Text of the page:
While wowing us with magical realism, she shares a glimpse into the political climate, LGBT, superstitions, small-town politics and embracing your differences. Hoffman has a firm grasp of what it must have been like for the Owens children growing up as outcasts even in their own home. I wept for Vincent, adored Franny and her red boots and loved Jet’s passion.

Secondary characters played a significant role in the Owens lives and were fleshed out enough to make their impact feel valid.

Marin Ireland narrated this enchanting tale and did so flawlessly. I enjoyed her natural pace, voices, and ability to enhance the magic Hoffman delivered.

Alice Hoffman pulls the reader in from her beautiful writing to the characters, and I found my time with the Owens well spent.  I would love to see The Rules of Magic made into a film. Now I am off to watch Practical Magic again.

The Rules of Magic by Alice Hoffman was delightful from family secrets, curses, and magic. #audiobook Click To Tweet

About Alice Hoffman

Alice Hoffman

Hoffman’s work has been published in more than twenty translations and more than one hundred foreign editions. Her novels have received mention as notable books of the year by The New York Times, Entertainment Weekly, The Los Angeles Times, Library Journal, and People Magazine. She has also worked as a screenwriter and is the author of the original screenplay “Independence Day,” a film starring Kathleen Quinlan and Diane Weist. Her short fiction and non-fiction have appeared in The New York Times, The Boston Globe Magazine, Kenyon Review, Redbook, Architectural Digest, Gourmet, Self, and other magazines. Her teen novel AQUAMARINE was recently made into a film starring Emma Roberts.

Reading this book contributed to these challenges:

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About Kimberly
Kimberly is a coffee loving book addict who reads and listens to fictional stories in all genres. She's a self-professed Whovian, as well as a Supernatural, and Sherlock Holmes junkie, She enjoys sharing books, tips, recipes and hosting the Sunday Post. The coffee is always on and she is ready to chat...Twitter | Facebook | Instagram

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32 Responses to “The Rules of Magic by Alice Hoffman”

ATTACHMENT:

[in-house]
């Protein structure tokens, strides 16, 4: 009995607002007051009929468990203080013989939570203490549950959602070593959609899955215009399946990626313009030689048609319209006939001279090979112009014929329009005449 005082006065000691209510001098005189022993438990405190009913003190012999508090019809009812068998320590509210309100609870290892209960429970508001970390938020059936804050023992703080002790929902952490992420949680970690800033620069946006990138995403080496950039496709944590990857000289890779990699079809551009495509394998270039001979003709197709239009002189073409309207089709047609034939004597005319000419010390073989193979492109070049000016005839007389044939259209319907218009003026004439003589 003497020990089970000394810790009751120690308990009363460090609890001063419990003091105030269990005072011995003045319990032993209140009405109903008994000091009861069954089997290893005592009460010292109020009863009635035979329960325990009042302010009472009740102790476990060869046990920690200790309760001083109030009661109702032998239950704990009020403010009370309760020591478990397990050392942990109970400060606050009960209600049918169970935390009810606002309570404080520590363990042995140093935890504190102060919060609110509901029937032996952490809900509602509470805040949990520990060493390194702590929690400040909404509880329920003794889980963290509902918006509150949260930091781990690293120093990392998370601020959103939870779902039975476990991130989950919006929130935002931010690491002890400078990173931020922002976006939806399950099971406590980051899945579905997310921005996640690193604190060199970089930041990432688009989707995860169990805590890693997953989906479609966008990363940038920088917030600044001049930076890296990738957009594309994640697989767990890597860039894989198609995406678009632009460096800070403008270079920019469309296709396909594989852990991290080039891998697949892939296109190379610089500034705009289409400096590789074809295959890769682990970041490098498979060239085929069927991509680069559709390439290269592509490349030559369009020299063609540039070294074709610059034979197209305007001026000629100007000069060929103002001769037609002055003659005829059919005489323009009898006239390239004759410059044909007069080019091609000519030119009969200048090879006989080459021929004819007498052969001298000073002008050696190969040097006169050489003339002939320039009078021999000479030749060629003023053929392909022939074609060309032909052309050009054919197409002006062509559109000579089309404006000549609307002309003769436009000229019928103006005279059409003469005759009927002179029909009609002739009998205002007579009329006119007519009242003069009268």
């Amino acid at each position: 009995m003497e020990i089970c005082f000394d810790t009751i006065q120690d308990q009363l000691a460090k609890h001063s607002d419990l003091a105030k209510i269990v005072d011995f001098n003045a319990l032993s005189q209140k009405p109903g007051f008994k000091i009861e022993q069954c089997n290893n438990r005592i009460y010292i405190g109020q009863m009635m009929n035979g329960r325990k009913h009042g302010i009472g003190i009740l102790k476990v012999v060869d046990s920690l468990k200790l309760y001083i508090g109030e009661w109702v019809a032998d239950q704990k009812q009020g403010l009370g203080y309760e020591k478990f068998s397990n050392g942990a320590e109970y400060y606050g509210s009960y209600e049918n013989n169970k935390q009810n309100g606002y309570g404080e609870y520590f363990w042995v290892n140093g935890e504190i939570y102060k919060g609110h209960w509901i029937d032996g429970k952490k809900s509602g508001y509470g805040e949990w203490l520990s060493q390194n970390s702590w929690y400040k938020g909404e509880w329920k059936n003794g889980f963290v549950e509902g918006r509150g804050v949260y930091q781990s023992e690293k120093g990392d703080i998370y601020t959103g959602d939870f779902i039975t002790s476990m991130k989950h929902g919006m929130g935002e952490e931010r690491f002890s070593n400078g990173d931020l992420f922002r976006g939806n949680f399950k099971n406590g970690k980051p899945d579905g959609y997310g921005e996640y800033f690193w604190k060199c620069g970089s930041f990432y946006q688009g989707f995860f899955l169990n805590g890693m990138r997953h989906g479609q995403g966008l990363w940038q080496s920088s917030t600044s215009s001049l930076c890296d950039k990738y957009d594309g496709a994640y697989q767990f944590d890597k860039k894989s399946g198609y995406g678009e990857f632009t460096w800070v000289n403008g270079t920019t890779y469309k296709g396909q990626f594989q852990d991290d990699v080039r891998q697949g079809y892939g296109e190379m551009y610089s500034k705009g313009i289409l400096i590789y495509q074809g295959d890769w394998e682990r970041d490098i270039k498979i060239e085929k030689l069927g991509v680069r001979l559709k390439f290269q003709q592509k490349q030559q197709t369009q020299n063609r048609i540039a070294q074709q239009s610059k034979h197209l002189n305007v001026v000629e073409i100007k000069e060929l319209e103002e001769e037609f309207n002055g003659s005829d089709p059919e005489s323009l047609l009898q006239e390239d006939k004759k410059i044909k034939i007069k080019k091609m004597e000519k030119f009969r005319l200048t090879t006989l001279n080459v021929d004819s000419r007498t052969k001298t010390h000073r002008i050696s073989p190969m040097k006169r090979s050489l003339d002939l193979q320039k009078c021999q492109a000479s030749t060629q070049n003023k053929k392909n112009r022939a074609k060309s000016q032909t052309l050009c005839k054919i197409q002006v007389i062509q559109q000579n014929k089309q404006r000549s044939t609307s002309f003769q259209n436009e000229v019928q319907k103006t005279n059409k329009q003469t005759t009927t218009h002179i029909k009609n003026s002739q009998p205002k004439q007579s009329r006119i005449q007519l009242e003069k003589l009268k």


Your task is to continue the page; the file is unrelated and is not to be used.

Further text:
1. Jo

    I hate it when the movies ruin the books. I must say the synopsis for this book sounds interesting, even though I haven’t watched or read Practical Magic. Need to give these series a try, I love a bit of realistic magic!

  2. Laurel-Rain Snow

    I enjoyed this book, too, although I was less fond of the early part of the story, when the characters were children. I don’t know why…but as they grew, I started going with the flow and really relishing how their adulthood brought secrets to light…and answered some questions.

    Great review!

    Laurel-Rain Snow recently posted: AUTHOR’S HOME PAGE
  3. Barbara Strickland

    This is one of those difficult times. I loved the movie (Practical Magic) but struggled a little with the book despite the beautiful use of language. Reading this review however I realised the audio makes a difference. Hearing the words works in the author’s style. I haven’t had much to do with audio but am beginning to appreciate more and more.

    Barbara Strickland recently posted: Extra baggage allowance, please?
  4. Tyler H. Jolley

    I’m glad you found the magic you were looking for. Happy reading/listening. 🙂

  5. Lorna

    I left a comment last night and even though I saw it post for a few seconds, then it disappeared. I waited cause I didn’t want it to post twice. So anyway… I can’t remember exactly remember what I said. I was the one that liked the book Practical Magic more than the movie and I know you were just the opposite. This one does sound like a good one as well. Glad you enjoyed it. I’ll probably get to this someday

  6. Wattle

    I’m glad you liked this one 🙂 Practical Magic was such a disappointment for me, the movie is by far superior! I might have to read this one, great review Kim 🙂

    Wattle recently posted: Sunday Post #12